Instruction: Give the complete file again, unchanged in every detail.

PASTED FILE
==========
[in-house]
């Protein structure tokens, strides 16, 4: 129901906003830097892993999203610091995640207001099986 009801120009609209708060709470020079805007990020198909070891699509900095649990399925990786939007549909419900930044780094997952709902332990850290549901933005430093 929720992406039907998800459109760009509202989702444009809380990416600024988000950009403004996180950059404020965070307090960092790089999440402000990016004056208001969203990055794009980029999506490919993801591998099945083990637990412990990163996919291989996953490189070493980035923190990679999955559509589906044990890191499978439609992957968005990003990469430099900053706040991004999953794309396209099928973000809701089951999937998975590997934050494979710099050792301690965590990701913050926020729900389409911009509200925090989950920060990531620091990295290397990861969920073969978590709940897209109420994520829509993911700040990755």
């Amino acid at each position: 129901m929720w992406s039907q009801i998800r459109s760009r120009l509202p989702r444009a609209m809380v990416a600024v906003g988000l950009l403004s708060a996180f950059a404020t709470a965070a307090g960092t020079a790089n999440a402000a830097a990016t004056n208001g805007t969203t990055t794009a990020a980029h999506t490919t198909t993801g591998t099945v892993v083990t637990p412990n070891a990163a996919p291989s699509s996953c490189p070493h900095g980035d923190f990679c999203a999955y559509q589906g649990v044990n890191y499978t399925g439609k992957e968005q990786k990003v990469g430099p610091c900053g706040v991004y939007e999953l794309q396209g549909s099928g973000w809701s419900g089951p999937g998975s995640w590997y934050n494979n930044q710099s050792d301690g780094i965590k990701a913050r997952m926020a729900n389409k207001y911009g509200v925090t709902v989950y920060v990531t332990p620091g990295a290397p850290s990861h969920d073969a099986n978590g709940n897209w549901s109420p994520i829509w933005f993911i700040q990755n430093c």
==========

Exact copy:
[in-house]
């Protein structure tokens, strides 16, 4: 129901906003830097892993999203610091995640207001099986 009801120009609209708060709470020079805007990020198909070891699509900095649990399925990786939007549909419900930044780094997952709902332990850290549901933005430093 929720992406039907998800459109760009509202989702444009809380990416600024988000950009403004996180950059404020965070307090960092790089999440402000990016004056208001969203990055794009980029999506490919993801591998099945083990637990412990990163996919291989996953490189070493980035923190990679999955559509589906044990890191499978439609992957968005990003990469430099900053706040991004999953794309396209099928973000809701089951999937998975590997934050494979710099050792301690965590990701913050926020729900389409911009509200925090989950920060990531620091990295290397990861969920073969978590709940897209109420994520829509993911700040990755």
């Amino acid at each position: 129901m929720w992406s039907q009801i998800r459109s760009r120009l509202p989702r444009a609209m809380v990416a600024v906003g988000l950009l403004s708060a996180f950059a404020t709470a965070a307090g960092t020079a790089n999440a402000a830097a990016t004056n208001g805007t969203t990055t794009a990020a980029h999506t490919t198909t993801g591998t099945v892993v083990t637990p412990n070891a990163a996919p291989s699509s996953c490189p070493h900095g980035d923190f990679c999203a999955y559509q589906g649990v044990n890191y499978t399925g439609k992957e968005q990786k990003v990469g430099p610091c900053g706040v991004y939007e999953l794309q396209g549909s099928g973000w809701s419900g089951p999937g998975s995640w590997y934050n494979n930044q710099s050792d301690g780094i965590k990701a913050r997952m926020a729900n389409k207001y911009g509200v925090t709902v989950y920060v990531t332990p620091g990295a290397p850290s990861h969920d073969a099986n978590g709940n897209w549901s109420p994520i829509w933005f993911i700040q990755n430093c």